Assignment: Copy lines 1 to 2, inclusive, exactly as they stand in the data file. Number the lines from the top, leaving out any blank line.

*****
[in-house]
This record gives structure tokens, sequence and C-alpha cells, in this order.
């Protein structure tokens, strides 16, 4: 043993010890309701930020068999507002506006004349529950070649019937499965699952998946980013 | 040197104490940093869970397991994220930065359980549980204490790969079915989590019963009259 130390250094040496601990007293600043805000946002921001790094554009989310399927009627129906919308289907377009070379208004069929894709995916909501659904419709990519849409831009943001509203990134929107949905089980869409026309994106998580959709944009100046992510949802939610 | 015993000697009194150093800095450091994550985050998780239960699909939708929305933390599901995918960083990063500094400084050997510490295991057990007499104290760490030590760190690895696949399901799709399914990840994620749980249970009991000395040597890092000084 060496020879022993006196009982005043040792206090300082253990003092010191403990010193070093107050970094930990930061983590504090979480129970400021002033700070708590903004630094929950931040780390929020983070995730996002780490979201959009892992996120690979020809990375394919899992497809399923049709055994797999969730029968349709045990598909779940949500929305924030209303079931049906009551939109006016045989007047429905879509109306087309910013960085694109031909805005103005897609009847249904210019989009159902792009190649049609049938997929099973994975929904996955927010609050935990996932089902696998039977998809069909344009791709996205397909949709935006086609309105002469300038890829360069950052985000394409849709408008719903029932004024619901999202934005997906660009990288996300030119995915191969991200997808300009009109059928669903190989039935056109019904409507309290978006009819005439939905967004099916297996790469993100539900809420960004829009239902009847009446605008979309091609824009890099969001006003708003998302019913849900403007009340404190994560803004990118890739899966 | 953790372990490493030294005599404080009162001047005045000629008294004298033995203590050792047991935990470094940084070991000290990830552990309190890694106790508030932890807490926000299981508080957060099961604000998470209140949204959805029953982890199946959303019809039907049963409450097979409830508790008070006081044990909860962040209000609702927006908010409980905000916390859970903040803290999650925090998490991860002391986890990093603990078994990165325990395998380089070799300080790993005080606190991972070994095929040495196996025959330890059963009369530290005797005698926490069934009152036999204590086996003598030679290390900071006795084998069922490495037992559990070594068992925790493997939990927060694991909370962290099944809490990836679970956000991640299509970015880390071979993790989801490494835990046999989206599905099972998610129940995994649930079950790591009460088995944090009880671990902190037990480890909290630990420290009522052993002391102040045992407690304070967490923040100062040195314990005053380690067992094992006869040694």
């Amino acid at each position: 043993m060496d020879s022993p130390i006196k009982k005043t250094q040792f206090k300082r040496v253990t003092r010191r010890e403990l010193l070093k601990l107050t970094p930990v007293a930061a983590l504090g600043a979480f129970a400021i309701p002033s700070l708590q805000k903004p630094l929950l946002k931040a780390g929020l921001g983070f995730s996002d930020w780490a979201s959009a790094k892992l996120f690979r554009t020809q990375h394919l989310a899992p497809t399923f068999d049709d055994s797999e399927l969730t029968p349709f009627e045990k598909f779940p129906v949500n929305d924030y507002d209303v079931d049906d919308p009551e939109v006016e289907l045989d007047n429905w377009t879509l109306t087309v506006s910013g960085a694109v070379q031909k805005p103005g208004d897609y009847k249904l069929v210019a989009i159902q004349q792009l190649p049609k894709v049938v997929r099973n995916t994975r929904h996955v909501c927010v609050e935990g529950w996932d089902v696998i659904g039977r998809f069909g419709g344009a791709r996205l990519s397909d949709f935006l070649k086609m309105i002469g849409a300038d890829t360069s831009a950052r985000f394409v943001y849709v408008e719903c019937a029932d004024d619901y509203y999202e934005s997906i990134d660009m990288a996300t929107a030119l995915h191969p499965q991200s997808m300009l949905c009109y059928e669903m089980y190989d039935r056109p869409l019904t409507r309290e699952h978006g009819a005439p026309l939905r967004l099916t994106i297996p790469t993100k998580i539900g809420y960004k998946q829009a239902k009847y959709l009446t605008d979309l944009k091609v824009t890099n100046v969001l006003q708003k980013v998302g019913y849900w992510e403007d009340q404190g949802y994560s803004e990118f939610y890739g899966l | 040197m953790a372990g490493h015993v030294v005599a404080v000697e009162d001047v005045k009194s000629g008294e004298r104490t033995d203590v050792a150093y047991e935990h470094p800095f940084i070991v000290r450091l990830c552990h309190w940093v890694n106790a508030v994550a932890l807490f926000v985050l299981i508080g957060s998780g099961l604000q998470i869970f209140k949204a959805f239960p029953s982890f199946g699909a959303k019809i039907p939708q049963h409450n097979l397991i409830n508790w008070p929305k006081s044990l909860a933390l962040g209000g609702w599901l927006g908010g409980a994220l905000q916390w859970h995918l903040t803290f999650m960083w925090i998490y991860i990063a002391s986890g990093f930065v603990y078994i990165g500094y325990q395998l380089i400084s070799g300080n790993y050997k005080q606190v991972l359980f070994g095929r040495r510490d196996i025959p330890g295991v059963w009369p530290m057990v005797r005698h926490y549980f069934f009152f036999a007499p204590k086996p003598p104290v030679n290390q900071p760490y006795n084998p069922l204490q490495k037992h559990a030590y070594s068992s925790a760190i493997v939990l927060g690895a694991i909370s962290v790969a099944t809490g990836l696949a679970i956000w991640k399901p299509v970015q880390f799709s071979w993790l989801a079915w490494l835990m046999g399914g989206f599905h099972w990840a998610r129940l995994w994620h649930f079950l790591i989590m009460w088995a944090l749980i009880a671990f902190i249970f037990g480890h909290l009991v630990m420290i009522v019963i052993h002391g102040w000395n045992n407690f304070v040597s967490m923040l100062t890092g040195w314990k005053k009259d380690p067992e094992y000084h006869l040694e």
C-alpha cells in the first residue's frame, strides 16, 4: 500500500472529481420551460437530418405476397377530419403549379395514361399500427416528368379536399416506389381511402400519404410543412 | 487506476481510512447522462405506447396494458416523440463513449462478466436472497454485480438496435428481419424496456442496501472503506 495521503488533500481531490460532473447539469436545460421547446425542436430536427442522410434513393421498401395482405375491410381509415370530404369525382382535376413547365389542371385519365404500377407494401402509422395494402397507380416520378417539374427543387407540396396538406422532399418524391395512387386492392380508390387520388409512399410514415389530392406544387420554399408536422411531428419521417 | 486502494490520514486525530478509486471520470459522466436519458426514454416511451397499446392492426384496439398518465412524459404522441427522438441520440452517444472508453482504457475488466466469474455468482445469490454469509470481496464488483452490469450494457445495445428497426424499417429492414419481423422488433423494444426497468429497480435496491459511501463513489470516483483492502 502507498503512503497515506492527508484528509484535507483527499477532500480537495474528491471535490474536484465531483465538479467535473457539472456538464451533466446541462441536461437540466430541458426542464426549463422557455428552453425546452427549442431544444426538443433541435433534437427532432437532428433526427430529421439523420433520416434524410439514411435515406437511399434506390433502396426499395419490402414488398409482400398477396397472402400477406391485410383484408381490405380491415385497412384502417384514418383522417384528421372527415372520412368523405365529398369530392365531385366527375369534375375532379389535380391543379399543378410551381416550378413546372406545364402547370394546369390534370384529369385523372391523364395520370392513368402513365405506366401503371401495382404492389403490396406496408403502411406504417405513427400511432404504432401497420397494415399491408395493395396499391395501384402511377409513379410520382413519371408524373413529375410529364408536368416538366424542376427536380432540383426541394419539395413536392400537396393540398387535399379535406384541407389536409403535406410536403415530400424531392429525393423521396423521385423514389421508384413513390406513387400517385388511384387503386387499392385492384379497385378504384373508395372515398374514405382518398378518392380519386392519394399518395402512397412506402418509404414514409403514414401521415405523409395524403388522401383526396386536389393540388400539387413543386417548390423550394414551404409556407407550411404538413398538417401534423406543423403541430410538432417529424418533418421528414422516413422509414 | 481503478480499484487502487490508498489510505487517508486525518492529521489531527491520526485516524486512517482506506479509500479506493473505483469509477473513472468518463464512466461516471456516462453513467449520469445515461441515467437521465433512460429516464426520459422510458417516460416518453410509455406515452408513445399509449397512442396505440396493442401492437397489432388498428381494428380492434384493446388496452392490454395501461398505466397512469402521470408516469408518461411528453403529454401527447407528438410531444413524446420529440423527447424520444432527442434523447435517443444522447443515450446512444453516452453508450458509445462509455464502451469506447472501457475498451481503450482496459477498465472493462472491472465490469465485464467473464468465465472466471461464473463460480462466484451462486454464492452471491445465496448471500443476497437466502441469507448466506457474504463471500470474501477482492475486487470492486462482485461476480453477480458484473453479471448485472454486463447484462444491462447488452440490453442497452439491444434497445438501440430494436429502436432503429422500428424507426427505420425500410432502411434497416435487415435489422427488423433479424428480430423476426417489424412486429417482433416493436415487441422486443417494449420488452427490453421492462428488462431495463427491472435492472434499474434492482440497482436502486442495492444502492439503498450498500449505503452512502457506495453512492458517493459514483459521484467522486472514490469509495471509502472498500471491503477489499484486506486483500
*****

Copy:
[in-house]
This record gives structure tokens, sequence and C-alpha cells, in this order.